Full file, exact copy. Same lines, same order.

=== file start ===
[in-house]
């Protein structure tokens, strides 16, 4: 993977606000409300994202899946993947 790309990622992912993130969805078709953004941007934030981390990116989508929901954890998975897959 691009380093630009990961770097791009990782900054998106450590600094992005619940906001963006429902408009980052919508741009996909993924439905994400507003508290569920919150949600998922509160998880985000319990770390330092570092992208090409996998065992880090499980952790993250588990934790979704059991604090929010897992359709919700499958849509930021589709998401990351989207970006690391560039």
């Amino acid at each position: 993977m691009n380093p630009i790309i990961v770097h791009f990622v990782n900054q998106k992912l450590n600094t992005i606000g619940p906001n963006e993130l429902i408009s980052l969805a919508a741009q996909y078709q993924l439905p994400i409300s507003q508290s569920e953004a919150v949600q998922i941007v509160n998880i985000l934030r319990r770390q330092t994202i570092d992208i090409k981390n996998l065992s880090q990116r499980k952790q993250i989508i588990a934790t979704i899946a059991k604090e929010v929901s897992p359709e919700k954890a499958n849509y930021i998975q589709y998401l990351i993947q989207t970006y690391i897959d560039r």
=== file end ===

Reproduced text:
[in-house]
């Protein structure tokens, strides 16, 4: 993977606000409300994202899946993947 790309990622992912993130969805078709953004941007934030981390990116989508929901954890998975897959 691009380093630009990961770097791009990782900054998106450590600094992005619940906001963006429902408009980052919508741009996909993924439905994400507003508290569920919150949600998922509160998880985000319990770390330092570092992208090409996998065992880090499980952790993250588990934790979704059991604090929010897992359709919700499958849509930021589709998401990351989207970006690391560039």
């Amino acid at each position: 993977m691009n380093p630009i790309i990961v770097h791009f990622v990782n900054q998106k992912l450590n600094t992005i606000g619940p906001n963006e993130l429902i408009s980052l969805a919508a741009q996909y078709q993924l439905p994400i409300s507003q508290s569920e953004a919150v949600q998922i941007v509160n998880i985000l934030r319990r770390q330092t994202i570092d992208i090409k981390n996998l065992s880090q990116r499980k952790q993250i989508i588990a934790t979704i899946a059991k604090e929010v929901s897992p359709e919700k954890a499958n849509y930021i998975q589709y998401l990351i993947q989207t970006y690391i897959d560039r």